"She inspires me to improve my lessons," Morckel said. "She's very inspiring in terms of her desire to get kids outside and get kids to care about the environment. She's always incorporating current events."

Maloy said she got into education initially because her AP biology teacher, who was also her basketball coach, helped her discover her passion for science.

"I found that teaching was a way I could incorporate many of the things that I enjoy doing: helping others, teaching about the environment and just being involved in general," she said.

A 2007 graduate of Geneva High School in northeast Ohio, Maloy earned a bachelor's degree in science from Ohio State in 2011 and a master's degree in education from the university in 2012.

During her student teaching experience at Westerville North, Maloy was mentored by Lyndsey Manzo, the high school science curriculum specialist.

"Without her early guidance, I would be nowhere near the teacher I am today," Maloy said.

Manzo said she has been fortunate to watch Maloy grow as a teacher.

"She has taken an environmental science program and really made it blossom throughout the school," Manzo said. "It's not just with the kids who take her classes, but also the other kids who join her for other projects."

If there's a new way to do something to help students engage with the course material, Manzo said, Maloy figures out how to do it.

"She really does a good job of making sure she can reach every student and help them all succeed," she said.

Maloy was honored at an April 30 gathering at the school, which was attended by Reeves.

Her nomination from the Westerville Education Foundation noted that Maloy runs a community-based composting program that draws upon local resources such as the city of Westerville, Otterbein University, Java Central and the Westerville Area Resource Ministry. In the past 18 months, the program has processed more than 20 tons of food waste.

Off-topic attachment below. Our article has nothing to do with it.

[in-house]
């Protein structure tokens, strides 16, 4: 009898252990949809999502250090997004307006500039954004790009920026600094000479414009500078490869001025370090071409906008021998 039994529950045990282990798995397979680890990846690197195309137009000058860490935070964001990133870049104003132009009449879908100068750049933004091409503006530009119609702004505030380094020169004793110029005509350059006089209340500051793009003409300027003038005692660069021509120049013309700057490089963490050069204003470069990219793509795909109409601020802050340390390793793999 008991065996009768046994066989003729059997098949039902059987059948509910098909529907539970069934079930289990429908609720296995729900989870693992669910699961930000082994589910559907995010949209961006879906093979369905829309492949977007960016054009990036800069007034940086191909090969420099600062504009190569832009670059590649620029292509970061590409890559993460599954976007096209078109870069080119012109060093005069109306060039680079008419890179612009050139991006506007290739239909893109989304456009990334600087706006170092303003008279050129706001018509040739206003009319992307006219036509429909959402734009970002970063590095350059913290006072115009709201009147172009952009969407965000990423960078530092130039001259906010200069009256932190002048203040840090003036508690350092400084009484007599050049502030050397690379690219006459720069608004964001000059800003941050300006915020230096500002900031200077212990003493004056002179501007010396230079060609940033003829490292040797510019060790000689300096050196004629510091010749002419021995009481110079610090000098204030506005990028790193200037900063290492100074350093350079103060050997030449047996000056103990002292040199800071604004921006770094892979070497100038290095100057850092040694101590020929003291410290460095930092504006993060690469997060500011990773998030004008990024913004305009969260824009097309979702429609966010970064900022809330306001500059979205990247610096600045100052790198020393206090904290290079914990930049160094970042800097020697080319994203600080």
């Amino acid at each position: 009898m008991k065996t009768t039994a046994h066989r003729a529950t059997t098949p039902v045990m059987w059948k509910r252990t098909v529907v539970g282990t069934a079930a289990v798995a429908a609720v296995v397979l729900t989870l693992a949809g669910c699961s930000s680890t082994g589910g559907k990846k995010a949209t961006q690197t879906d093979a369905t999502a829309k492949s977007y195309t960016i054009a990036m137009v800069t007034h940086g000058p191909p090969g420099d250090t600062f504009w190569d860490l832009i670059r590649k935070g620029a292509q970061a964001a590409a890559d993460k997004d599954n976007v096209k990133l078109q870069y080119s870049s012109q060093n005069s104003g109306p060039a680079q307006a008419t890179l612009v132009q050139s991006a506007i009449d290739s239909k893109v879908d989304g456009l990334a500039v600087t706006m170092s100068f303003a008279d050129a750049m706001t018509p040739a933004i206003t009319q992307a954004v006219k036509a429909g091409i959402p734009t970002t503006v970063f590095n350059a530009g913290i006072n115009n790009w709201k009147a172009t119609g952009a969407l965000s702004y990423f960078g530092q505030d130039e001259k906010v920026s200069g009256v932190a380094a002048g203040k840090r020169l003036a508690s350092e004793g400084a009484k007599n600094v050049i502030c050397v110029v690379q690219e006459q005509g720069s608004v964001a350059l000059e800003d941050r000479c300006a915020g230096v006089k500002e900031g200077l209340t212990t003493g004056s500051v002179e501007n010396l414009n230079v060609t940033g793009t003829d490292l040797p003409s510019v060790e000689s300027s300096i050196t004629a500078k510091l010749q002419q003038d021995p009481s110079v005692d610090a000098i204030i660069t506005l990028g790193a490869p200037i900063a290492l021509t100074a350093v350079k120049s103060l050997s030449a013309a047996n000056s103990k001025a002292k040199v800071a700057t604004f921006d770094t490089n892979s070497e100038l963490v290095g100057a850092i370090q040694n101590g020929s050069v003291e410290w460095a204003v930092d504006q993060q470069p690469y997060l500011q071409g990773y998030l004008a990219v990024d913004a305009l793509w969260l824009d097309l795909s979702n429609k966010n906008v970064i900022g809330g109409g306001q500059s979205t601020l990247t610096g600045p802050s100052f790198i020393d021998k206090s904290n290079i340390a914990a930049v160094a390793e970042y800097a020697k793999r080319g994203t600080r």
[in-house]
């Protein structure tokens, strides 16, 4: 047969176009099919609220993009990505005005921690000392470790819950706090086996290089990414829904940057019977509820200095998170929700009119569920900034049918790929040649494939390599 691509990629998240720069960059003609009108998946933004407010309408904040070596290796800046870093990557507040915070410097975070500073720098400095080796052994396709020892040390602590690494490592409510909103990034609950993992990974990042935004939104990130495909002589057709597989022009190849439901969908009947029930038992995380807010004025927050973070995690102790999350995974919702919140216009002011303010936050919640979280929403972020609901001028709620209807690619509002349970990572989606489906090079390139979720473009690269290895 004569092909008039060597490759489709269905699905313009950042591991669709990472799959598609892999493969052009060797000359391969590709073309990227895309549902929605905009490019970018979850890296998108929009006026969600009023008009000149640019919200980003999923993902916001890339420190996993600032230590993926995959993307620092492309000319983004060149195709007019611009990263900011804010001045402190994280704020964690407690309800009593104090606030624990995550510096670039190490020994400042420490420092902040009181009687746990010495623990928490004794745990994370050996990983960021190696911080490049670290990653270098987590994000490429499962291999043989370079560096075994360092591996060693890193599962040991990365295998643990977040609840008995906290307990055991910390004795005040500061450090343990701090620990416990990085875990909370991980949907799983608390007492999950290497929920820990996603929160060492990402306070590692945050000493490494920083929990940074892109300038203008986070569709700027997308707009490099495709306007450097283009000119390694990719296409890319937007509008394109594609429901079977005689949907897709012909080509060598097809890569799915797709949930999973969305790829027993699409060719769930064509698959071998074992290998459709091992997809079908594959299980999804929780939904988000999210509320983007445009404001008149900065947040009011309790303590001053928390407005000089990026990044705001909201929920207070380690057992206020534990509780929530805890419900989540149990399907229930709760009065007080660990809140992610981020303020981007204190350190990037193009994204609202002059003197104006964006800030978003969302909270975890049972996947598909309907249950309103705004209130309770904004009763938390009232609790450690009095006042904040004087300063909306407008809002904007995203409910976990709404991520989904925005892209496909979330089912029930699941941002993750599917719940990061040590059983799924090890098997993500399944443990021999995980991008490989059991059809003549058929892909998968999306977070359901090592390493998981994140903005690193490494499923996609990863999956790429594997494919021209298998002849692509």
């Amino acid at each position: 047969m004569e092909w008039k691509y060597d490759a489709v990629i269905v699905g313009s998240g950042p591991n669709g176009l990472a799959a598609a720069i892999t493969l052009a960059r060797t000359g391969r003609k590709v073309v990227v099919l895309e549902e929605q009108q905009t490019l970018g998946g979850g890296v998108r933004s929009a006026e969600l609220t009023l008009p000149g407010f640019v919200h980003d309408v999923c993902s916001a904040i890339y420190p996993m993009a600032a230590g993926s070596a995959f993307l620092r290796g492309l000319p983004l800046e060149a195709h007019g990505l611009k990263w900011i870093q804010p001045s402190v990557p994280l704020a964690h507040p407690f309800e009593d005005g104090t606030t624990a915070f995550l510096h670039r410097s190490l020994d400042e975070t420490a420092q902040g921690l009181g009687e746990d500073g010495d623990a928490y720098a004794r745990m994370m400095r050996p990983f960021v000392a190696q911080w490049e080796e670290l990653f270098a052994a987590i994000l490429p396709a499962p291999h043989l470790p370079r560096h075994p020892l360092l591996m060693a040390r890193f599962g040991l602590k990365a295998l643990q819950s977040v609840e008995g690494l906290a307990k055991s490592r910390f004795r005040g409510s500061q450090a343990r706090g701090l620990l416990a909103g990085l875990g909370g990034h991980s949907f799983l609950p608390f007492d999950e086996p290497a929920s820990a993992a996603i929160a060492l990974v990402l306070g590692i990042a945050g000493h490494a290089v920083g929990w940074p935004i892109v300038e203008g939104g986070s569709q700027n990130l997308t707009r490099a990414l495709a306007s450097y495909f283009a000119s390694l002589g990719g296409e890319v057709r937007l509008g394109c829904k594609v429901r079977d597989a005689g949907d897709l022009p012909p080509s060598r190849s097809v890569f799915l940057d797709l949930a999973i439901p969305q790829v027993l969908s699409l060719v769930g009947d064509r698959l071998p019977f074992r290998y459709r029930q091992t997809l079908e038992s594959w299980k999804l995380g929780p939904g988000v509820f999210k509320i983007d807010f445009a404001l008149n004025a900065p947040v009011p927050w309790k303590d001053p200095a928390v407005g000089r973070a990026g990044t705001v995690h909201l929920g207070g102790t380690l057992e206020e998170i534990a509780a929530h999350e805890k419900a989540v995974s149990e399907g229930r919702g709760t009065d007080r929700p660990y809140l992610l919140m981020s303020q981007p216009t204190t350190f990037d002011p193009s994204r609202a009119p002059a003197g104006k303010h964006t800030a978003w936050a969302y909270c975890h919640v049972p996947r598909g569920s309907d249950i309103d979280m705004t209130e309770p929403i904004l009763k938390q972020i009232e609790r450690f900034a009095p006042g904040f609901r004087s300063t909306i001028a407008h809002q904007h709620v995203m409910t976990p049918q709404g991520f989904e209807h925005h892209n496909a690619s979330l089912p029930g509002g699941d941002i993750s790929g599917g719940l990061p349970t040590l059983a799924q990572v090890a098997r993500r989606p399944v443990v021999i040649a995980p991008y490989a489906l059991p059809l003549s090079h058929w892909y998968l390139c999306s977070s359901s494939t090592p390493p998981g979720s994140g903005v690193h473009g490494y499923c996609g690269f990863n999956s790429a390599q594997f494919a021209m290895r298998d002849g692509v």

"Ms. Maloy's unique style of teaching and social responsibility is not just good for students, but she is an asset to the entire Westerville City School District community," the nomination said.

Principal Kurt Yancey said Maloy is an exceptional teacher who was not afraid to take on the challenge of AP environmental science when a former teacher took a job in the district's curriculum office.

"She does an amazing job of finding ways to inspire her students to do their best, and they truly want to work hard for her," he said. "I am most impressed with the relationships she builds with each and every one of her students. This is the greatest reason for her success."

Maloy, a Westerville resident, said her favorite part of the job is working with the students and helping foster their appreciation for the planet.

"Being an environmental science teacher, I have the unique opportunity to actually get my kids outside and experience nature on an almost weekly basis," she said. "It's amazing to see the appreciation students gain for the environment over the course of a year."

mkuhlman@thisweeknews.com